After the recent Regional School Unit 5 budget vote, folks in all three towns may be thinking back on what we used to have.

Freeport had an up-and-coming community school system. Durham and Pownal had low taxes, strong elementary schools and choice of high schools. Why would we have given that up? Three false pretenses.

First, the state threatened to penalize towns that failed to fit their governance scheme. Second, RSUs were promised “bonuses” and priority on building projects. Third, the state process used flawed data, including the miscalculation that Freeport High School could house 800 students. This mathematical error has staggering negative implications for our towns.

Fortunately, we still can get back to the way things were. We haven’t borrowed money together nor built anything new. Freeport votes the opposite of Durham and Pownal on virtually every single issue. This should be easy.

Kids come first. Freeport will gladly grandfather seven years of enrolled RSU 5 students into our system. This seems a great compromise; adding too many students will trigger an expensive and otherwise unnecessary expansion of Freeport High School.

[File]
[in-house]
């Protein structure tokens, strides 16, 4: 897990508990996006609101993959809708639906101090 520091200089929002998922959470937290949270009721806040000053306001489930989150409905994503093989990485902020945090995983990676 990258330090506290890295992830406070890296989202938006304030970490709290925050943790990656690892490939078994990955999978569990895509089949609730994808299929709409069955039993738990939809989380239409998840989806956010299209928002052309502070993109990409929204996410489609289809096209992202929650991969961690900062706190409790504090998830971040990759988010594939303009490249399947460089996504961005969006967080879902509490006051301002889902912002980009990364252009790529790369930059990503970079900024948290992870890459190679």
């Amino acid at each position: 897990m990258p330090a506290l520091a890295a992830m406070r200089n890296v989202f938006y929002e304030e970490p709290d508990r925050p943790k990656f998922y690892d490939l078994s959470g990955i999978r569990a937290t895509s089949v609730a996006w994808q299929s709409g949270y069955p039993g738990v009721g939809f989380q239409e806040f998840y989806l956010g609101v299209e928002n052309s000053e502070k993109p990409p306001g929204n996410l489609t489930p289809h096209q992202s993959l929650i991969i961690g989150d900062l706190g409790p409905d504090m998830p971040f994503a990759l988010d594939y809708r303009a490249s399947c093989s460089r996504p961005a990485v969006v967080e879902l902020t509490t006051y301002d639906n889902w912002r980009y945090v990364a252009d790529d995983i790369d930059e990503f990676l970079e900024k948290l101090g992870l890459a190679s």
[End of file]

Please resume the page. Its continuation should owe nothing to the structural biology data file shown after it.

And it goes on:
As a member of the Freeport withdrawal team, I’ve witnessed repeated stonewalling by the RSU, insisting that Freeport High School must remain the “school of guaranteed acceptance” for the entire region. While I understand the RSU is seeking an edge, it’s not fair to punish Freeporters for the empty threats and untruths that hoodwinked us six years ago.

Let’s make this simple and go back to the way things used to be.

Peter Murray